The Mind’s Eye: Part 5 of Writing with Sensory Details – Sandi Somers

girl on benchI had read the book Pride and Prejudice, noting that the author, Jane Austen, didn’t give many visual cues as to clothing, body language or even where the scene was located. Instead, she focused more on  dialogue. The movie, in contrast, contained a lot of visual cues, showing the Bennet family home, the family at dinner and dances. I particularly noticed subtle eye signals that the book didn’t convey: raised eyebrows, a terse look, and secret motions or glances between characters. 

These visual cues were important and communicated something else about the characters, location or plot; they gave an unspoken subtext which created added layers of meaning for me.

 The following points will give you ideas for adding subtext to your writing.

  • Body language is sometimes overlooked. Your readers will gain information and insight if you include gestures. Watch your family or observe people’s actions at a restaurant. One valuable idea is to include a defining action that is particular to one character. For example, one friend often self-consciously flips her hair behind her ears. Sometimes body language contradicts what a person is saying. You can add this information without a lot of words.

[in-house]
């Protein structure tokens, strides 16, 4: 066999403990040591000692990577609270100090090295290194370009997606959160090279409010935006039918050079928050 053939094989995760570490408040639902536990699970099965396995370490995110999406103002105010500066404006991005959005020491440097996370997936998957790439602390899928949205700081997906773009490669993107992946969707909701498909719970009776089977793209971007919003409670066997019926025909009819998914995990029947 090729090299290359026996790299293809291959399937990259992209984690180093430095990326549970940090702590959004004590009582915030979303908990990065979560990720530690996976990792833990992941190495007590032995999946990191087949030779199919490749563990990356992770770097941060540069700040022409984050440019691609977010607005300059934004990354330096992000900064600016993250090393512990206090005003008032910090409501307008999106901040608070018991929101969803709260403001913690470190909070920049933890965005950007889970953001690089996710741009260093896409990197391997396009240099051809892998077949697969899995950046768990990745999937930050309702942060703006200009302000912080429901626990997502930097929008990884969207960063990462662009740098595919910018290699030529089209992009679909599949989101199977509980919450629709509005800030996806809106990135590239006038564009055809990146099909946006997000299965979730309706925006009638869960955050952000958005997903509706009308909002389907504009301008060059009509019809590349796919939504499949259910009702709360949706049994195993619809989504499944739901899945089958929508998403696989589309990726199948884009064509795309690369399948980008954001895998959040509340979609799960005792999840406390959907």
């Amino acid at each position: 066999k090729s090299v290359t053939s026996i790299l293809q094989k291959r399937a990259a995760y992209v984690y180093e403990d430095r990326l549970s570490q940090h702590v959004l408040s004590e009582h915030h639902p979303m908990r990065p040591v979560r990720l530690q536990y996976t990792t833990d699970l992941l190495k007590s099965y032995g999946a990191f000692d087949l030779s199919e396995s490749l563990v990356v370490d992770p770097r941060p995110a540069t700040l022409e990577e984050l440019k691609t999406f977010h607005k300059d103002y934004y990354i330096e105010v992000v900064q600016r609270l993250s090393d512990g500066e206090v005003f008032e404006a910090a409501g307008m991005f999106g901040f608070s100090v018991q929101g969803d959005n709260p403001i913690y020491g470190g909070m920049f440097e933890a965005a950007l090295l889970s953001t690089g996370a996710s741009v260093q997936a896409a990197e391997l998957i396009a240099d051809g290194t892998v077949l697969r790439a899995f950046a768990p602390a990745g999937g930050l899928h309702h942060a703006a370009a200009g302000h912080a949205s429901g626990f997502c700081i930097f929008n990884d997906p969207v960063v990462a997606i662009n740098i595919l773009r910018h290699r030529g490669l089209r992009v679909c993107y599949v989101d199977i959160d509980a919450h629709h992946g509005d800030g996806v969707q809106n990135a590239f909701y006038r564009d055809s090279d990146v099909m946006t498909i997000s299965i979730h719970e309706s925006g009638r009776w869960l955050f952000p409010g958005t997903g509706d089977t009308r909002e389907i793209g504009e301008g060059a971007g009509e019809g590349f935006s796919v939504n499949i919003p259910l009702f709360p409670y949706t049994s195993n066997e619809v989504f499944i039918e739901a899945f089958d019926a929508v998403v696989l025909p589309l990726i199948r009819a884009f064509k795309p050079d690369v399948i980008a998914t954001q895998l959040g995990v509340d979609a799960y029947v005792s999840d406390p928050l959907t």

• Scenery and location often set the tone of the story. Let scenery and location reveal something about the characters, hint at the plot, or supply crucial information about the city, town or house you are describing.
  • While weather involves other senses, the strong visual component always adds a special dimension to writing. What mood does it convey? What does it reveal about your characters or situation?  A dramatic change in weather might affect your plot or character. Write a scene with unexpected weather and see how it pushes your character in new directions, reflects an emotion or conveys a tone.  
  • Colours establish mood and evoke emotions. The gold of September evokes harvest; grey days of November evoke sadness and dreariness. What does it mean if your character paints his house yellow and maroon, in contrast to the house next door that has earth tones? What might your character reveal by the colours of his vehicle: an orange sports car, a black truck or a silver SUV?  What memories come to mind as you think of your own favourite colour?
  • Clothing provides important clues to your characters’ personalities, motivation, socioeconomic status,  ethnic group and era in which they live. Including details about style, fabrics, colours, textures and accessories will enhance the reader’s understanding.  You can gather valuable clues to enhance wardrobe from photographs, portraits, movies and magazines. 

As you review your own writing, note how often you include subtext for your visual descriptions. Then experiment with new ideas to improve your work.

Exec-Sandi-SomersSandi Somers is a former teacher and Instructor of English as a Second Language. She has lived in Colombia, South America, and has travelled widely. Currently her writing focuses on devotionals and inspirational articles. You can reach her at sksomers@shaw.ca

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